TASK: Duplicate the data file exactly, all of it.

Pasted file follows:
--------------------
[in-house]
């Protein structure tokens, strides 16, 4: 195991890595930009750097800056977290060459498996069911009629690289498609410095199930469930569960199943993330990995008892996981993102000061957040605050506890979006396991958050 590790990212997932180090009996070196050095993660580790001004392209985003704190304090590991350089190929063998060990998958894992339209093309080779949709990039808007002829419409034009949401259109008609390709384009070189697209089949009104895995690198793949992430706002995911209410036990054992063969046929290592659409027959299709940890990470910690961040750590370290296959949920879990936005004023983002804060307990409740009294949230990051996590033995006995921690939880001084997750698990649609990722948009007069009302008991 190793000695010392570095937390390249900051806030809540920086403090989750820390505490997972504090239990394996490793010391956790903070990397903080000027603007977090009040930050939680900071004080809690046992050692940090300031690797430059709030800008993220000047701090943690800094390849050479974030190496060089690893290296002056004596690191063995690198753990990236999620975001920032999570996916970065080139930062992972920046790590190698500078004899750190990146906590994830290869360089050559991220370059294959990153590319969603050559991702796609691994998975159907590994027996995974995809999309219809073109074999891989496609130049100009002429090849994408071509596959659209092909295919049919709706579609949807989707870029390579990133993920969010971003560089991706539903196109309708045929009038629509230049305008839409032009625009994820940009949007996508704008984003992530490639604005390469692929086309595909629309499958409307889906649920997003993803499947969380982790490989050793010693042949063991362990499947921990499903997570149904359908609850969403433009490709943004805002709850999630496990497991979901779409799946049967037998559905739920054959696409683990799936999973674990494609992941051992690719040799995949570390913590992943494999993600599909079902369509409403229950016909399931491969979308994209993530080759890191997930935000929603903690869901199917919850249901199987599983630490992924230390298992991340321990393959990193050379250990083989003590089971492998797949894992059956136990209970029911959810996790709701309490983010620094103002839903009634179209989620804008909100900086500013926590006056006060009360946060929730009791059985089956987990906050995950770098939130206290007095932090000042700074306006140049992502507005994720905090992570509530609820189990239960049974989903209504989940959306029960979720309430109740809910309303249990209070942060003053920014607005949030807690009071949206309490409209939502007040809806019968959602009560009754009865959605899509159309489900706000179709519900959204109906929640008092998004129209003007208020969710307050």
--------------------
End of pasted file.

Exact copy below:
[in-house]
């Protein structure tokens, strides 16, 4: 195991890595930009750097800056977290060459498996069911009629690289498609410095199930469930569960199943993330990995008892996981993102000061957040605050506890979006396991958050 590790990212997932180090009996070196050095993660580790001004392209985003704190304090590991350089190929063998060990998958894992339209093309080779949709990039808007002829419409034009949401259109008609390709384009070189697209089949009104895995690198793949992430706002995911209410036990054992063969046929290592659409027959299709940890990470910690961040750590370290296959949920879990936005004023983002804060307990409740009294949230990051996590033995006995921690939880001084997750698990649609990722948009007069009302008991 190793000695010392570095937390390249900051806030809540920086403090989750820390505490997972504090239990394996490793010391956790903070990397903080000027603007977090009040930050939680900071004080809690046992050692940090300031690797430059709030800008993220000047701090943690800094390849050479974030190496060089690893290296002056004596690191063995690198753990990236999620975001920032999570996916970065080139930062992972920046790590190698500078004899750190990146906590994830290869360089050559991220370059294959990153590319969603050559991702796609691994998975159907590994027996995974995809999309219809073109074999891989496609130049100009002429090849994408071509596959659209092909295919049919709706579609949807989707870029390579990133993920969010971003560089991706539903196109309708045929009038629509230049305008839409032009625009994820940009949007996508704008984003992530490639604005390469692929086309595909629309499958409307889906649920997003993803499947969380982790490989050793010693042949063991362990499947921990499903997570149904359908609850969403433009490709943004805002709850999630496990497991979901779409799946049967037998559905739920054959696409683990799936999973674990494609992941051992690719040799995949570390913590992943494999993600599909079902369509409403229950016909399931491969979308994209993530080759890191997930935000929603903690869901199917919850249901199987599983630490992924230390298992991340321990393959990193050379250990083989003590089971492998797949894992059956136990209970029911959810996790709701309490983010620094103002839903009634179209989620804008909100900086500013926590006056006060009360946060929730009791059985089956987990906050995950770098939130206290007095932090000042700074306006140049992502507005994720905090992570509530609820189990239960049974989903209504989940959306029960979720309430109740809910309303249990209070942060003053920014607005949030807690009071949206309490409209939502007040809806019968959602009560009754009865959605899509159309489900706000179709519900959204109906929640008092998004129209003007208020969710307050």